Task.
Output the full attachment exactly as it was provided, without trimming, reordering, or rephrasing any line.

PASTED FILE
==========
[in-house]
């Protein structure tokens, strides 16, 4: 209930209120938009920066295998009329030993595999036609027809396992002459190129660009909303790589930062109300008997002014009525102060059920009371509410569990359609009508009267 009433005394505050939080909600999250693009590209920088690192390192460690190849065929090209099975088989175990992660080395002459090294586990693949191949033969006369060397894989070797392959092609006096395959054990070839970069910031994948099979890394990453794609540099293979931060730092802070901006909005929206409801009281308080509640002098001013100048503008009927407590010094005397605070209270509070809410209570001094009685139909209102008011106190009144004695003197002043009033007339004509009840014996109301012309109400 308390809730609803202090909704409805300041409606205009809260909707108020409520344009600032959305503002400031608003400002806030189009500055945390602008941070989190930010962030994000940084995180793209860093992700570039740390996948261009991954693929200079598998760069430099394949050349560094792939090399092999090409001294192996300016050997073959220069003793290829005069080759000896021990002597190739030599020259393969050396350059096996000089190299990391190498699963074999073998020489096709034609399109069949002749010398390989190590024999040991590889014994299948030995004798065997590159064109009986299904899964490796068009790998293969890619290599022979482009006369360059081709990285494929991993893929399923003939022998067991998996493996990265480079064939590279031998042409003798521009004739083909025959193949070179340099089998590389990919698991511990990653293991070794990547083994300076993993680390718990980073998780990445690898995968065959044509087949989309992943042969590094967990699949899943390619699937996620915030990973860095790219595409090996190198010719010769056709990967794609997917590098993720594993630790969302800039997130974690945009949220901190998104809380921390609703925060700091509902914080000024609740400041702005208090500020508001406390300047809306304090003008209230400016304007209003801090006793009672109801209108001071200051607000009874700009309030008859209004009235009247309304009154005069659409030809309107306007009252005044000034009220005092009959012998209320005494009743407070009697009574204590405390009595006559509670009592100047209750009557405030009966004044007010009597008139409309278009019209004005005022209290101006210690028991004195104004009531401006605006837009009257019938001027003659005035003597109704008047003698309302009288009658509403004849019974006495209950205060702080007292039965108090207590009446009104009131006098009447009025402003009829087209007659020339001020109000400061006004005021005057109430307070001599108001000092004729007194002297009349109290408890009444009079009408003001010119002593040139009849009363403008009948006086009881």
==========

[in-house]
């Protein structure tokens, strides 16, 4: 209930209120938009920066295998009329030993595999036609027809396992002459190129660009909303790589930062109300008997002014009525102060059920009371509410569990359609009508009267 009433005394505050939080909600999250693009590209920088690192390192460690190849065929090209099975088989175990992660080395002459090294586990693949191949033969006369060397894989070797392959092609006096395959054990070839970069910031994948099979890394990453794609540099293979931060730092802070901006909005929206409801009281308080509640002098001013100048503008009927407590010094005397605070209270509070809410209570001094009685139909209102008011106190009144004695003197002043009033007339004509009840014996109301012309109400 308390809730609803202090909704409805300041409606205009809260909707108020409520344009600032959305503002400031608003400002806030189009500055945390602008941070989190930010962030994000940084995180793209860093992700570039740390996948261009991954693929200079598998760069430099394949050349560094792939090399092999090409001294192996300016050997073959220069003793290829005069080759000896021990002597190739030599020259393969050396350059096996000089190299990391190498699963074999073998020489096709034609399109069949002749010398390989190590024999040991590889014994299948030995004798065997590159064109009986299904899964490796068009790998293969890619290599022979482009006369360059081709990285494929991993893929399923003939022998067991998996493996990265480079064939590279031998042409003798521009004739083909025959193949070179340099089998590389990919698991511990990653293991070794990547083994300076993993680390718990980073998780990445690898995968065959044509087949989309992943042969590094967990699949899943390619699937996620915030990973860095790219595409090996190198010719010769056709990967794609997917590098993720594993630790969302800039997130974690945009949220901190998104809380921390609703925060700091509902914080000024609740400041702005208090500020508001406390300047809306304090003008209230400016304007209003801090006793009672109801209108001071200051607000009874700009309030008859209004009235009247309304009154005069659409030809309107306007009252005044000034009220005092009959012998209320005494009743407070009697009574204590405390009595006559509670009592100047209750009557405030009966004044007010009597008139409309278009019209004005005022209290101006210690028991004195104004009531401006605006837009009257019938001027003659005035003597109704008047003698309302009288009658509403004849019974006495209950205060702080007292039965108090207590009446009104009131006098009447009025402003009829087209007659020339001020109000400061006004005021005057109430307070001599108001000092004729007194002297009349109290408890009444009079009408003001010119002593040139009849009363403008009948006086009881």